Cardinals image 2R



By Marcina Zaccaria



The Cardinals, presented during The Under the Radar Festival at The Public Theater, provides breathtaking stagecraft and provocative performances.


The show begins with the elder Cardinal, dressed in a red robe, taking center stage and screaming out. The other actors present and perform in an innovative set that looks like a puppet theater. Outside of the puppet stage with red curtains, there are racks of clothing items and set pieces. Actors slide in and out of the puppet stage during the show and whirl around in the wings, throwing on head pieces, and grabbing the items from the side tables. The performances that ensue are sometimes light, sometimes serious and dignified.

In many ways, it’s a feat of scale. The scenography is sophisticated and whimsical. On the smaller stage, the issues seem more acute. Though there is spoken text in the production, the strength of the show comes from the tableaus provided with stick figures and miniature set pieces. From a microphone off stage left, a performer with a booming voice discusses the soul. The selected text is spare, but there is plenty of great music used during sequences that tell the stories of Adam and Eve and Exodus. The production also travels back in time to 1095 – the Crusades. Though sometimes exact, The Cardinals is never unnecessarily dogmatic.

Using recognizable images, belief structures can be questioned. Issues of morality can be brought into play. The players are not so much puppets, as deeply feeling, living people able to make their statement. The actors playing Cardinals embrace a deeply empathetic style of acting, drawing the audience into their world. It is effective. The three men are pillars of the community – thinkers who know and who are glad to present these religious stories. A Muslim female, who adds sound and light cues and brings on set pieces, rounds out this cast from the UK.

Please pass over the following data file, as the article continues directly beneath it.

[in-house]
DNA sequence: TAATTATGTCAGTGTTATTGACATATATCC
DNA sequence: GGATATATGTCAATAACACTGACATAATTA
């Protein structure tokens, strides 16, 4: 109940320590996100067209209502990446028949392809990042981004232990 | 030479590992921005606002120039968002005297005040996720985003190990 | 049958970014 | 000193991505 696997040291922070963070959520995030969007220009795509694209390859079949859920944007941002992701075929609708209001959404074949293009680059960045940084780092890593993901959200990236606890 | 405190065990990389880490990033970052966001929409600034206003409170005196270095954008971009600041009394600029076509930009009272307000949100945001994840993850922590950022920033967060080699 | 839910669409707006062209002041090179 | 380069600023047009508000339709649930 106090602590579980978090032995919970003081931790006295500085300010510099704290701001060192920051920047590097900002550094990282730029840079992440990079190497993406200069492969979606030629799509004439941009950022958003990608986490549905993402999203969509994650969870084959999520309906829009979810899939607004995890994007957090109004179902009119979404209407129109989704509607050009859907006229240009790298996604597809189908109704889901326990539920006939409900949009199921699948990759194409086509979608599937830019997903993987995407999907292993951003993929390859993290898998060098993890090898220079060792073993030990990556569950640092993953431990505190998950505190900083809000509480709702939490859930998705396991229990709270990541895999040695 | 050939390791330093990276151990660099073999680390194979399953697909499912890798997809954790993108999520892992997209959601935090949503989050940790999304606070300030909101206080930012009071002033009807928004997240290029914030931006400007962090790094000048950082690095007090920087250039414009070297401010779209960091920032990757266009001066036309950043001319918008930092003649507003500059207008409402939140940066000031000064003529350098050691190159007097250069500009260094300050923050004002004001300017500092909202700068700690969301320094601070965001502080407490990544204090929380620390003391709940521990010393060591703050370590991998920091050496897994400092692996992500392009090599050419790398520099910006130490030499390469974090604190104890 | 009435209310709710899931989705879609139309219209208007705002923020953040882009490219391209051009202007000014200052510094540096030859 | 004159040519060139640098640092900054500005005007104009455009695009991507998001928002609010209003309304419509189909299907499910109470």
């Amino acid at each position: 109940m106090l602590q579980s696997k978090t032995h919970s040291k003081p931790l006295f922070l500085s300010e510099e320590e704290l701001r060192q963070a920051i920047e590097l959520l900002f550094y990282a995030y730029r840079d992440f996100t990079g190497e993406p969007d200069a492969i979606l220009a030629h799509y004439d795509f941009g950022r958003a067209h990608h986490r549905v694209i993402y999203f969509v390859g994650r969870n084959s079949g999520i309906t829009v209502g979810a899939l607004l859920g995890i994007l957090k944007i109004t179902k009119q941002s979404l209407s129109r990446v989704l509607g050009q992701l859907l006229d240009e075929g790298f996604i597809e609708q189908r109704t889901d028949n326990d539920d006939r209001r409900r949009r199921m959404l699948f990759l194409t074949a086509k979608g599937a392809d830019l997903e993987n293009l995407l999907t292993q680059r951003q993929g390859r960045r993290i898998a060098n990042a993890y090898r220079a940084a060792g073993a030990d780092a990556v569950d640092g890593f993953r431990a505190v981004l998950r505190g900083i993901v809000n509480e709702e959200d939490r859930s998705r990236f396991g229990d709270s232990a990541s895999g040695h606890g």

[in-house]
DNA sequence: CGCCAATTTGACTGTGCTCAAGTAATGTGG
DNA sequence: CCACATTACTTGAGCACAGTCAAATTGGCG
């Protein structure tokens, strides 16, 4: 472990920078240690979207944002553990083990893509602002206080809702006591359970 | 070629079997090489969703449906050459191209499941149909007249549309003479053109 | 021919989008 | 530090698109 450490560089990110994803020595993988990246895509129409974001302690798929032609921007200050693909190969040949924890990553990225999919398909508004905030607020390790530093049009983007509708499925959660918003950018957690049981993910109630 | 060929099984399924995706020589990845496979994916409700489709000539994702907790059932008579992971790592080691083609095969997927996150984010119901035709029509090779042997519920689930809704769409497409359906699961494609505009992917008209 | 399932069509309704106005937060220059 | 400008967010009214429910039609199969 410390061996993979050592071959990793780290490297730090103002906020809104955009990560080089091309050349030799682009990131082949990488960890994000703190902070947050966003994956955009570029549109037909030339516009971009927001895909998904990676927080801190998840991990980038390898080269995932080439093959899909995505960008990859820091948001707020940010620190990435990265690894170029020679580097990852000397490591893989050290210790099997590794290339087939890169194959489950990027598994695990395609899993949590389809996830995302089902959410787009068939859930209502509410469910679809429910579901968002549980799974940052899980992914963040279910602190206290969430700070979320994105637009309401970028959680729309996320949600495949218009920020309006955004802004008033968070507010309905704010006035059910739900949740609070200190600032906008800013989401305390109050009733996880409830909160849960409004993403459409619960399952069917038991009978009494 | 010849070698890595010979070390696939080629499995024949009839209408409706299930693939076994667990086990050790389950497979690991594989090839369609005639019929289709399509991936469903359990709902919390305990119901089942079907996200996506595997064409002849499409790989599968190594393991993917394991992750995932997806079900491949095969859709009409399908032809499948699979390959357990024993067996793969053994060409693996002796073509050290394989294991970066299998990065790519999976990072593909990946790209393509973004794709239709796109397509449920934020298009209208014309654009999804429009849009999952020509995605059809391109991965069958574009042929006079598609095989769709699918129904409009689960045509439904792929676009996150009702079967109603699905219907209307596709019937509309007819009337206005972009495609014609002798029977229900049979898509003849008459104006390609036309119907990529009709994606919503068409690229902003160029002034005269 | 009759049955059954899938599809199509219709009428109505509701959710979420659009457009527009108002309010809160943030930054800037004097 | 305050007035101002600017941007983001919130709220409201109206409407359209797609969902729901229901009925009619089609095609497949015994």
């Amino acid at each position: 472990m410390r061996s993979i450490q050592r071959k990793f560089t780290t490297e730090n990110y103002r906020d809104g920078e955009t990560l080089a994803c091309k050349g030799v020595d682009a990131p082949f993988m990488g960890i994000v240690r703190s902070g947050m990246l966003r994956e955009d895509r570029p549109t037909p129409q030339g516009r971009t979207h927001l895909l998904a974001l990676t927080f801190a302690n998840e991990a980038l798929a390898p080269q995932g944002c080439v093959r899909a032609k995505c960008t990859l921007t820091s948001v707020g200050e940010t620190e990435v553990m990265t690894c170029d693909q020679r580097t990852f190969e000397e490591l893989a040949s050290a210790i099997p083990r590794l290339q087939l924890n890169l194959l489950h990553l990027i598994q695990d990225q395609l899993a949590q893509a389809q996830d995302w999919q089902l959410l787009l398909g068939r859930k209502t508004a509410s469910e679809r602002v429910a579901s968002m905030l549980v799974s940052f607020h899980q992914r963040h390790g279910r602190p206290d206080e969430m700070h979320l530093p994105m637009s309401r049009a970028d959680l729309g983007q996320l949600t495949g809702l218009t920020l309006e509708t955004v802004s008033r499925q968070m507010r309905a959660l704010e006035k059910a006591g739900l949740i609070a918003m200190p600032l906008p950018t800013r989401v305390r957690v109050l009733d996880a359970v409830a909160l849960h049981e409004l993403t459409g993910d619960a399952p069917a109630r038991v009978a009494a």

It’s great to see iconography and faith play such an important role in the theater. In fact, layering in images from many religions makes the production successful. It’s an interesting choice for this year’s UTR Festival. The 2015 festival brings world-class theater, live music, and spirited talkbacks to The Public Theater. The 11th Annual Under the Radar Festival has included work by Daniel Fish, Mariano Pensotti, Reggie Watts, and Taylor Mac. While some of the shows seem mostly light-hearted, The Cardinals has a sense of both levity and gravity.

At the end of The Cardinals, the characters change their red robes for contemporary dress. Tall buildings take the place of the religious images that flooded the stage. As miniature tanks overtake a City, the scene becomes increasingly crowded. What was refreshing becomes alarming. Points of light become an explosion, a shocking change from the beatific scenes presented earlier. The change provides both a surprise and an alarm, a reminder that everything can be destroyed in an instant.


The Cardinals is running until Jan. 18th at The Public Theater.